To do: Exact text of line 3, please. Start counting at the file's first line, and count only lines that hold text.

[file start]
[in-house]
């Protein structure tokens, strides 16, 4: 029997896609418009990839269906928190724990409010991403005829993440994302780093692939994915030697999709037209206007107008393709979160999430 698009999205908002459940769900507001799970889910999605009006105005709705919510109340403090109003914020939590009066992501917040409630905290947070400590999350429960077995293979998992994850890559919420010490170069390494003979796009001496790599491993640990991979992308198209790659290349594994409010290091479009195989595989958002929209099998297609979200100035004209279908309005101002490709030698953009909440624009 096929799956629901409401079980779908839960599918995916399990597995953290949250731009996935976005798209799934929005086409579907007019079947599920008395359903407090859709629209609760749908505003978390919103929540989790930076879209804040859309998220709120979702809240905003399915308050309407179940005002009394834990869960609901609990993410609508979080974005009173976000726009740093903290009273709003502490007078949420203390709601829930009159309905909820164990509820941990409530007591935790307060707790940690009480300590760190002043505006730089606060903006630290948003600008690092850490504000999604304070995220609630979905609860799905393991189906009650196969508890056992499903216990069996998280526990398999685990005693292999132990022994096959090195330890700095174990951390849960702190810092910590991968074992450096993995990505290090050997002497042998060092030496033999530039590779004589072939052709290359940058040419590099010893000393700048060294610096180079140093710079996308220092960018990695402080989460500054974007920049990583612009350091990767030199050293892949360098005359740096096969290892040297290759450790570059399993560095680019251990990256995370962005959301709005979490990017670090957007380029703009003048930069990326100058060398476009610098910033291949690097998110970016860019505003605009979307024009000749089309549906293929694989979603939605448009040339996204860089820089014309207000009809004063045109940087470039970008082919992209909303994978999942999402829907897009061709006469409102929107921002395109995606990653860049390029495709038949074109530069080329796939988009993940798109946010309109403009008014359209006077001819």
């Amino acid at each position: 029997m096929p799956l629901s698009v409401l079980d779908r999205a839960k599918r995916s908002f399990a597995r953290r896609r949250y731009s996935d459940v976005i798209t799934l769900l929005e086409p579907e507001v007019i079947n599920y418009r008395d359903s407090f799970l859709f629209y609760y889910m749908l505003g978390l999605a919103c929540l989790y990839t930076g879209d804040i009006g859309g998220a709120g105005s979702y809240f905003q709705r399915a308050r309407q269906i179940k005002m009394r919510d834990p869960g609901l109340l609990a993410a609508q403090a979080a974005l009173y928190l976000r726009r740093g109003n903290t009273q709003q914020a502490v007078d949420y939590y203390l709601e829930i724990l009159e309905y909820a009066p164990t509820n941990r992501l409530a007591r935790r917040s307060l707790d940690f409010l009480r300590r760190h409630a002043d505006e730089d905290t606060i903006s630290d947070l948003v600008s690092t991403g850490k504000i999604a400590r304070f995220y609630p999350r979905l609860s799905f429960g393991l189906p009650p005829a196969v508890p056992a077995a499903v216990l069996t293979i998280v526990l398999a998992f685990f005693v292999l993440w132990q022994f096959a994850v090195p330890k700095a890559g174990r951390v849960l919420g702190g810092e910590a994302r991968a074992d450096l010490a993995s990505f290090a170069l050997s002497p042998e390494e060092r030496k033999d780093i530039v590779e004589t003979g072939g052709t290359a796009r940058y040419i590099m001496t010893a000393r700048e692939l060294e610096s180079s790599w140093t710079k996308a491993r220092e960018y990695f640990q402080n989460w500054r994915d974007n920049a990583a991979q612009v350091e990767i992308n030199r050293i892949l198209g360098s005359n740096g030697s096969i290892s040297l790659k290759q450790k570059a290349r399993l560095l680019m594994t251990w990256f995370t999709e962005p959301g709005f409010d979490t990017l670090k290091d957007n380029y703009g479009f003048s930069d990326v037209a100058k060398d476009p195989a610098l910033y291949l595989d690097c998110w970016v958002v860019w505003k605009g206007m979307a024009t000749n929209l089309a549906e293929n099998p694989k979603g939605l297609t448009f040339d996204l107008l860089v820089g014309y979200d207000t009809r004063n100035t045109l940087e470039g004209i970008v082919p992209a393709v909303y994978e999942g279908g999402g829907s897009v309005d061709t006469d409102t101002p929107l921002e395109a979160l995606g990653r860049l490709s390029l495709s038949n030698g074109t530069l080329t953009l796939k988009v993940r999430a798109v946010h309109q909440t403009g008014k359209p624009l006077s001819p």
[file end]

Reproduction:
């Amino acid at each position: 029997m096929p799956l629901s698009v409401l079980d779908r999205a839960k599918r995916s908002f399990a597995r953290r896609r949250y731009s996935d459940v976005i798209t799934l769900l929005e086409p579907e507001v007019i079947n599920y418009r008395d359903s407090f799970l859709f629209y609760y889910m749908l505003g978390l999605a919103c929540l989790y990839t930076g879209d804040i009006g859309g998220a709120g105005s979702y809240f905003q709705r399915a308050r309407q269906i179940k005002m009394r919510d834990p869960g609901l109340l609990a993410a609508q403090a979080a974005l009173y928190l976000r726009r740093g109003n903290t009273q709003q914020a502490v007078d949420y939590y203390l709601e829930i724990l009159e309905y909820a009066p164990t509820n941990r992501l409530a007591r935790r917040s307060l707790d940690f409010l009480r300590r760190h409630a002043d505006e730089d905290t606060i903006s630290d947070l948003v600008s690092t991403g850490k504000i999604a400590r304070f995220y609630p999350r979905l609860s799905f429960g393991l189906p009650p005829a196969v508890p056992a077995a499903v216990l069996t293979i998280v526990l398999a998992f685990f005693v292999l993440w132990q022994f096959a994850v090195p330890k700095a890559g174990r951390v849960l919420g702190g810092e910590a994302r991968a074992d450096l010490a993995s990505f290090a170069l050997s002497p042998e390494e060092r030496k033999d780093i530039v590779e004589t003979g072939g052709t290359a796009r940058y040419i590099m001496t010893a000393r700048e692939l060294e610096s180079s790599w140093t710079k996308a491993r220092e960018y990695f640990q402080n989460w500054r994915d974007n920049a990583a991979q612009v350091e990767i992308n030199r050293i892949l198209g360098s005359n740096g030697s096969i290892s040297l790659k290759q450790k570059a290349r399993l560095l680019m594994t251990w990256f995370t999709e962005p959301g709005f409010d979490t990017l670090k290091d957007n380029y703009g479009f003048s930069d990326v037209a100058k060398d476009p195989a610098l910033y291949l595989d690097c998110w970016v958002v860019w505003k605009g206007m979307a024009t000749n929209l089309a549906e293929n099998p694989k979603g939605l297609t448009f040339d996204l107008l860089v820089g014309y979200d207000t009809r004063n100035t045109l940087e470039g004209i970008v082919p992209a393709v909303y994978e999942g279908g999402g829907s897009v309005d061709t006469d409102t101002p929107l921002e395109a979160l995606g990653r860049l490709s390029l495709s038949n030698g074109t530069l080329t953009l796939k988009v993940r999430a798109v946010h309109q909440t403009g008014k359209p624009l006077s001819p």